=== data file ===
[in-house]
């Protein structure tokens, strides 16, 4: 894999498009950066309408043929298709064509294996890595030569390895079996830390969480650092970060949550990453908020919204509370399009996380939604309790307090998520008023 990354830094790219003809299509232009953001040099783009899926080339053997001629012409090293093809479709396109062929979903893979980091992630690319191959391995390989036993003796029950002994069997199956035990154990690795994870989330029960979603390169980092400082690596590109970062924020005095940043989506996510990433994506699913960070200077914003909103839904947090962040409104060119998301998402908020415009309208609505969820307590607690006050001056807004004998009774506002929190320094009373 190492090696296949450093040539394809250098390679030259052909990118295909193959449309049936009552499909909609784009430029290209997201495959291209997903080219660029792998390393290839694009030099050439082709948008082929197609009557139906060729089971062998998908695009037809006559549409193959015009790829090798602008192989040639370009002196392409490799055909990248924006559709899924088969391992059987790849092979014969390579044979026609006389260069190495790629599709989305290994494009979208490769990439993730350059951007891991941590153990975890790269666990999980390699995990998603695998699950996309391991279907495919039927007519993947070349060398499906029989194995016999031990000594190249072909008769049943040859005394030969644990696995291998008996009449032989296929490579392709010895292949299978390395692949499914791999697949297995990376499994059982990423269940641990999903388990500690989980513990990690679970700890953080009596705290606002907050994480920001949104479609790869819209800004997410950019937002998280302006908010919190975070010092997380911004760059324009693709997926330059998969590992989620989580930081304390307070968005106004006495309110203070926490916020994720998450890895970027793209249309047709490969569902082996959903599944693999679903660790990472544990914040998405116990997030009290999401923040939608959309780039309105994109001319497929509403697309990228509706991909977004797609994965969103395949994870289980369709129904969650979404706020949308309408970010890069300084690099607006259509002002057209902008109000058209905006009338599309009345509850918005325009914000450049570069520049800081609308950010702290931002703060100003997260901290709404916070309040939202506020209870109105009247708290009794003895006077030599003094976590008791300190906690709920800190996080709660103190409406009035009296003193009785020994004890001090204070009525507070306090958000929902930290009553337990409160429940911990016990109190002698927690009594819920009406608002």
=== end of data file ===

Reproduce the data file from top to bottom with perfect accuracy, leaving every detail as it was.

[in-house]
């Protein structure tokens, strides 16, 4: 894999498009950066309408043929298709064509294996890595030569390895079996830390969480650092970060949550990453908020919204509370399009996380939604309790307090998520008023 990354830094790219003809299509232009953001040099783009899926080339053997001629012409090293093809479709396109062929979903893979980091992630690319191959391995390989036993003796029950002994069997199956035990154990690795994870989330029960979603390169980092400082690596590109970062924020005095940043989506996510990433994506699913960070200077914003909103839904947090962040409104060119998301998402908020415009309208609505969820307590607690006050001056807004004998009774506002929190320094009373 190492090696296949450093040539394809250098390679030259052909990118295909193959449309049936009552499909909609784009430029290209997201495959291209997903080219660029792998390393290839694009030099050439082709948008082929197609009557139906060729089971062998998908695009037809006559549409193959015009790829090798602008192989040639370009002196392409490799055909990248924006559709899924088969391992059987790849092979014969390579044979026609006389260069190495790629599709989305290994494009979208490769990439993730350059951007891991941590153990975890790269666990999980390699995990998603695998699950996309391991279907495919039927007519993947070349060398499906029989194995016999031990000594190249072909008769049943040859005394030969644990696995291998008996009449032989296929490579392709010895292949299978390395692949499914791999697949297995990376499994059982990423269940641990999903388990500690989980513990990690679970700890953080009596705290606002907050994480920001949104479609790869819209800004997410950019937002998280302006908010919190975070010092997380911004760059324009693709997926330059998969590992989620989580930081304390307070968005106004006495309110203070926490916020994720998450890895970027793209249309047709490969569902082996959903599944693999679903660790990472544990914040998405116990997030009290999401923040939608959309780039309105994109001319497929509403697309990228509706991909977004797609994965969103395949994870289980369709129904969650979404706020949308309408970010890069300084690099607006259509002002057209902008109000058209905006009338599309009345509850918005325009914000450049570069520049800081609308950010702290931002703060100003997260901290709404916070309040939202506020209870109105009247708290009794003895006077030599003094976590008791300190906690709920800190996080709660103190409406009035009296003193009785020994004890001090204070009525507070306090958000929902930290009553337990409160429940911990016990109190002698927690009594819920009406608002």